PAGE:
Bob MacSporran at the Sullivan Mine in 1965. Photo courtesy Brian Crowe.

Remembering Bob MacSporran

BRIAN CROWE

For the Bulletin

There was many a good man who came down the pike in these parts over the years. Most are gone, some remain, but not many.

On April 28 of this year, one of the best left us age 81. He was a Sullivan miner, and he was special.

My father always said they don’t come any better than his friend Bob MacSporran, a prince of a man, one who never complained, even though he had some very serious medical issues, for many years.

In 1965, a very large mining drift was being developed for ventilation on the 4600 level of the Sullivan Mine. The crew of Pete Huppie, Dick Clarricoates, Johnny Barr and Bob MacSporran were top notch. My father was the foreman i charge of the 4600 crew. That project was probably one of bob’s last big mining jobs. He went shifting after that.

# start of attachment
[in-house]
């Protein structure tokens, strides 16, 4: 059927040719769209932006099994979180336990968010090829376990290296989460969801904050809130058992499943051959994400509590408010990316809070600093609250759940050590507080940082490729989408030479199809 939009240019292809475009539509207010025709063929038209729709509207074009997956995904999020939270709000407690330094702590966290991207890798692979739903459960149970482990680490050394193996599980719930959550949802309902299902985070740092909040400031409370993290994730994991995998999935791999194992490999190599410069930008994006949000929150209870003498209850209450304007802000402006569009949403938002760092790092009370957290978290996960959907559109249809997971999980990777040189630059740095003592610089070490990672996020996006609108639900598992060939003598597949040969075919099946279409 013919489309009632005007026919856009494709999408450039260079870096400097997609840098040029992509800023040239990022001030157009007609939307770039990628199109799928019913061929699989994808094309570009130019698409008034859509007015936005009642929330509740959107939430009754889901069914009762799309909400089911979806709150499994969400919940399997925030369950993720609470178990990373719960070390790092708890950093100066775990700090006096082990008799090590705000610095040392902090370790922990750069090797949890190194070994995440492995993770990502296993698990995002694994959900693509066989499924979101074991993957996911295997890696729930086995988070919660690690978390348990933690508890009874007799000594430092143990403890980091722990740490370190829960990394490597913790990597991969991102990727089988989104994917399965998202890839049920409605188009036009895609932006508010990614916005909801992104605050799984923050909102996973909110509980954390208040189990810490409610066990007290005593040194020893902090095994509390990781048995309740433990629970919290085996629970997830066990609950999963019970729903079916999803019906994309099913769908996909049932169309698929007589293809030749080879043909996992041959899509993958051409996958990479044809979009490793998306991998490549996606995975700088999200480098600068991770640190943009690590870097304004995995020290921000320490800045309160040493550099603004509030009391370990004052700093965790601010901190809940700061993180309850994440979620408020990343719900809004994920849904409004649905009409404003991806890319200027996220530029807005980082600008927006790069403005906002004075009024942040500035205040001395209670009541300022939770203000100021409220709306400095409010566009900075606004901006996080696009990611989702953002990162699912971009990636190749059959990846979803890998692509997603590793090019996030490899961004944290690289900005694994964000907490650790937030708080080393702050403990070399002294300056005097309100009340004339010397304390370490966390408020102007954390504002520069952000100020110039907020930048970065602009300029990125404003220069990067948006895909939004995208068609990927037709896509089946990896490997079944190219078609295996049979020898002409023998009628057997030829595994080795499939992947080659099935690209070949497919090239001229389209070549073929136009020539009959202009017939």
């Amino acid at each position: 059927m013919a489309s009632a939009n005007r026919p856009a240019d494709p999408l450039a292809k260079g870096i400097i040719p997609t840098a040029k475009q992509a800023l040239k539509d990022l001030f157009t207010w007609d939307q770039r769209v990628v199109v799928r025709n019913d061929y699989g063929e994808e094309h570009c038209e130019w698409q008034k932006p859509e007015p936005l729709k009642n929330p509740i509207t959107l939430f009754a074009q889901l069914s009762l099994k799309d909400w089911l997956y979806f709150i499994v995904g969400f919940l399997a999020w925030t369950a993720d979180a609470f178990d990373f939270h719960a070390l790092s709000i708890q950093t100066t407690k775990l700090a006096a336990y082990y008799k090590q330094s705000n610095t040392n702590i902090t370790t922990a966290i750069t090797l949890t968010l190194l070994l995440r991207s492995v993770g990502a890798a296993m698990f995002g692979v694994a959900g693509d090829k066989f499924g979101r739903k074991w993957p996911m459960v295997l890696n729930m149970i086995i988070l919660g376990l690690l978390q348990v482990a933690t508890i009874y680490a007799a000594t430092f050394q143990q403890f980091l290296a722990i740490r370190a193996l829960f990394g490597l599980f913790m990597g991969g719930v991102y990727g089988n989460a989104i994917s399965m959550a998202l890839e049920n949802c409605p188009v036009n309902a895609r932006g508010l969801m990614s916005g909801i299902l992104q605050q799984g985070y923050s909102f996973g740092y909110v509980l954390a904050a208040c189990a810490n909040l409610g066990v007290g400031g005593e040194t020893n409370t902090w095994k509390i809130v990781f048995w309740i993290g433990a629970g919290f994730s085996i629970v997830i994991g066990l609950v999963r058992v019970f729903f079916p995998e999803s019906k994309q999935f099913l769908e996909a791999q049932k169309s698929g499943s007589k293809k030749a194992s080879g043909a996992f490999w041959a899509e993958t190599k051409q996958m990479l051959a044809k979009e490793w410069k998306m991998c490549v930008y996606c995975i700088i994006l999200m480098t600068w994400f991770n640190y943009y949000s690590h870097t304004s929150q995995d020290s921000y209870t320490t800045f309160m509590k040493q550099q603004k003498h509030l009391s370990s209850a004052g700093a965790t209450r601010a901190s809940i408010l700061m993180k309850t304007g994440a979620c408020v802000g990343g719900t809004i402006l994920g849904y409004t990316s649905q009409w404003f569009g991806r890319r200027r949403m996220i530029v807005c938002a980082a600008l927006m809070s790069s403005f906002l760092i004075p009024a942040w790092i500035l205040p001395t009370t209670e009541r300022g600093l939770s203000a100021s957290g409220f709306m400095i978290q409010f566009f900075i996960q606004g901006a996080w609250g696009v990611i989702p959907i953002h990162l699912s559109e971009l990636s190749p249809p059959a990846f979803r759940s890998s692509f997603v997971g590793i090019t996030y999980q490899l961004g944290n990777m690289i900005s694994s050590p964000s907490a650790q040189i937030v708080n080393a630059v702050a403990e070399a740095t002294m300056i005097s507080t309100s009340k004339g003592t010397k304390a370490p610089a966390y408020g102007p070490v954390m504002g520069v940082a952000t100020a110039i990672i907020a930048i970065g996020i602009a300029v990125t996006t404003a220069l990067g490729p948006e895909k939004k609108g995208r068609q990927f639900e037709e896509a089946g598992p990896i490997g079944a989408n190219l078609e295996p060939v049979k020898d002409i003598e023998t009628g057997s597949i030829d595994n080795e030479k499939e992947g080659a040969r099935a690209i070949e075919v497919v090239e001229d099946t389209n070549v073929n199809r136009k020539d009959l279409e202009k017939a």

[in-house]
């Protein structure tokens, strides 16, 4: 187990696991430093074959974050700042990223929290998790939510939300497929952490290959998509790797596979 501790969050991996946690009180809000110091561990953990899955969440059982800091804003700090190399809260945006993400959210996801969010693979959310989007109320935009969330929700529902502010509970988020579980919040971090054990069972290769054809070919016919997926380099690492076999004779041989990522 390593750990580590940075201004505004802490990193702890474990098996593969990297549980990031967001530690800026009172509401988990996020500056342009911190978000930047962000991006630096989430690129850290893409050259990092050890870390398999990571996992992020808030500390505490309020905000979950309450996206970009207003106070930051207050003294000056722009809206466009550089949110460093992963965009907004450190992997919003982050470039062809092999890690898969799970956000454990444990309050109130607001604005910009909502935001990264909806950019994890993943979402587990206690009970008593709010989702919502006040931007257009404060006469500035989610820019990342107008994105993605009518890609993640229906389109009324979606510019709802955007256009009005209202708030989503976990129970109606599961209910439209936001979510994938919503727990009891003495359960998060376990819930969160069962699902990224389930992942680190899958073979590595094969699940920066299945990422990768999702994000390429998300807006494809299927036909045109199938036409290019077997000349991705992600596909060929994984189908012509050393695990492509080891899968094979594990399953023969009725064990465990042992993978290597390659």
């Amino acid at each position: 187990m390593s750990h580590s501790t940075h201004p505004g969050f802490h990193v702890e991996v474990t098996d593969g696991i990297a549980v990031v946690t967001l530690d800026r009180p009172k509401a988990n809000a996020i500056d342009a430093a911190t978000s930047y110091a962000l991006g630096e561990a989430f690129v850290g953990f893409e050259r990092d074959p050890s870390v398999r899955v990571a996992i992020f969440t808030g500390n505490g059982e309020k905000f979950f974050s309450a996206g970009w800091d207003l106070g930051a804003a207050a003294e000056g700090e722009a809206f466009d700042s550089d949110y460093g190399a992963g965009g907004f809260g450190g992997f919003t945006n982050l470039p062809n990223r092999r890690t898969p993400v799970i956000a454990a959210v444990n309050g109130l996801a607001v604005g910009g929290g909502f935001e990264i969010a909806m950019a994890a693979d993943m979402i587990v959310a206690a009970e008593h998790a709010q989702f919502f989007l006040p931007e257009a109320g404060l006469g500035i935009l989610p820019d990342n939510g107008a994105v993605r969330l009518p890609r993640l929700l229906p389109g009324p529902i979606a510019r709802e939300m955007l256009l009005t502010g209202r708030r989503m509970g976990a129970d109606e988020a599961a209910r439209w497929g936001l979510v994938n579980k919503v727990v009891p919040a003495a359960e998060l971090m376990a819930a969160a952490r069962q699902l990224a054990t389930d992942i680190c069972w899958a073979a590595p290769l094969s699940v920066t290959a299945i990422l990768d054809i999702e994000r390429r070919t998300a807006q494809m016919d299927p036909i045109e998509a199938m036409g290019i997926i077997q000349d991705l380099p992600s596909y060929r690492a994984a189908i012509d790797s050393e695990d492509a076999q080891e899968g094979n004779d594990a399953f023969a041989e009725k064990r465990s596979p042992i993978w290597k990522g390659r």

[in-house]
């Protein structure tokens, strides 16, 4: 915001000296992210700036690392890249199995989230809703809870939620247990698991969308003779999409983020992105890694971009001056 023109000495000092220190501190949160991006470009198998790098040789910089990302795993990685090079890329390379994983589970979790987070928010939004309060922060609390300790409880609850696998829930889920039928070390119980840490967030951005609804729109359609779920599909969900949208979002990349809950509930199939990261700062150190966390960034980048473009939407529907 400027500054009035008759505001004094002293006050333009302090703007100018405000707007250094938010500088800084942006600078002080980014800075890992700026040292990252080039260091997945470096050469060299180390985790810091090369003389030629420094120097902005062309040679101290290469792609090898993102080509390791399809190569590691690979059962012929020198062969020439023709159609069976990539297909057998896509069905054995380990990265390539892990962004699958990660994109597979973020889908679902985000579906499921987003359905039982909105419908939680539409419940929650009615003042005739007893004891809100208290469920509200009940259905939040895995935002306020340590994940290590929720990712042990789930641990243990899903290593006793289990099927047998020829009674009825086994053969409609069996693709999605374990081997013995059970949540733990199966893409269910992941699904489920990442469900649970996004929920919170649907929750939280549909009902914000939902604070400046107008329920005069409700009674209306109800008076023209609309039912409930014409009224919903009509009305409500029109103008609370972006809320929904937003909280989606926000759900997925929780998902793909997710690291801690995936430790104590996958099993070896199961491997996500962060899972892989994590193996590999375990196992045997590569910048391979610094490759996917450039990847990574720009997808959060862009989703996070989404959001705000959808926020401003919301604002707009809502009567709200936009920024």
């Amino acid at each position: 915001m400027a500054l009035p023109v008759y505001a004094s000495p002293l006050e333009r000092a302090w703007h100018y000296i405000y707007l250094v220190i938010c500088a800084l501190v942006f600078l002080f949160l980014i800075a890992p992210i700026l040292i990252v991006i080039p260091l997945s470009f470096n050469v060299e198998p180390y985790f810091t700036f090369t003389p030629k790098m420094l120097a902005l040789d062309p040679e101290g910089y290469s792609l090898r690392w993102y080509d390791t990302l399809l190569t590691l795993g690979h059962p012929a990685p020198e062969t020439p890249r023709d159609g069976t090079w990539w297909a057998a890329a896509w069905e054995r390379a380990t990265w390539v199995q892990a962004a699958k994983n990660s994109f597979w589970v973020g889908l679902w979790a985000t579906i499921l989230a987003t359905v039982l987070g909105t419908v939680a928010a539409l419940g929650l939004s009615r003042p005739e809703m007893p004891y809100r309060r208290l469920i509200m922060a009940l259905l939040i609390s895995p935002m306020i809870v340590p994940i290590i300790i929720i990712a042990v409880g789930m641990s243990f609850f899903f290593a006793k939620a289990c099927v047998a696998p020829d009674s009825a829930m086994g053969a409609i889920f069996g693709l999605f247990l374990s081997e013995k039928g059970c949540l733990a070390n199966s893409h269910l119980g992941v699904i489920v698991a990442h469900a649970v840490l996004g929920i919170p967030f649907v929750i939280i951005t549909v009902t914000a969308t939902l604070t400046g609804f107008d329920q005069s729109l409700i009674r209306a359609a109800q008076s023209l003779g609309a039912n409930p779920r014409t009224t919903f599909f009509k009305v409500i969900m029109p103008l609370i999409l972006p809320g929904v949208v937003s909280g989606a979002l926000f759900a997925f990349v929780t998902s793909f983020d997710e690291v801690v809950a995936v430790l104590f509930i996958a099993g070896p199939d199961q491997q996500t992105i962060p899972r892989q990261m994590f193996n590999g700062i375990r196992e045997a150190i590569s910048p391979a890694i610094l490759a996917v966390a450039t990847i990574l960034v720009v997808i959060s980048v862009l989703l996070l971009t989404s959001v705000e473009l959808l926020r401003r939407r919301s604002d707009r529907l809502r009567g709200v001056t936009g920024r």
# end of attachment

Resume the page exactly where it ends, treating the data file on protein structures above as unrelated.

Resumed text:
I would see Bob and Vanda from time to time, chat and go on my way, thinking what a great man my father always talked about.

Bob was always very active in helping others, in particular Mine Rescue. He went to the Balmer North Mine disaster at Michel, B.C. on April 3, 1967. 15 men died underground that day. On May 2, 1972, Bob was called again, across the border at Kellogg, Idaho in the Sunshine Mine. It was there that 91 men died. Only two miners were finally rescued a week later. Twelve of those rescuers from the Sullivan Mine crew at Kimberley have passed away over the years.

Bob SacSporran was special, one foo the best. We will miss him and his kind.

I didn’t make it to his Celebration of Life; I got the dates mixed up. I am sorry I didn’t show to this great event. My family and I wish we were there.

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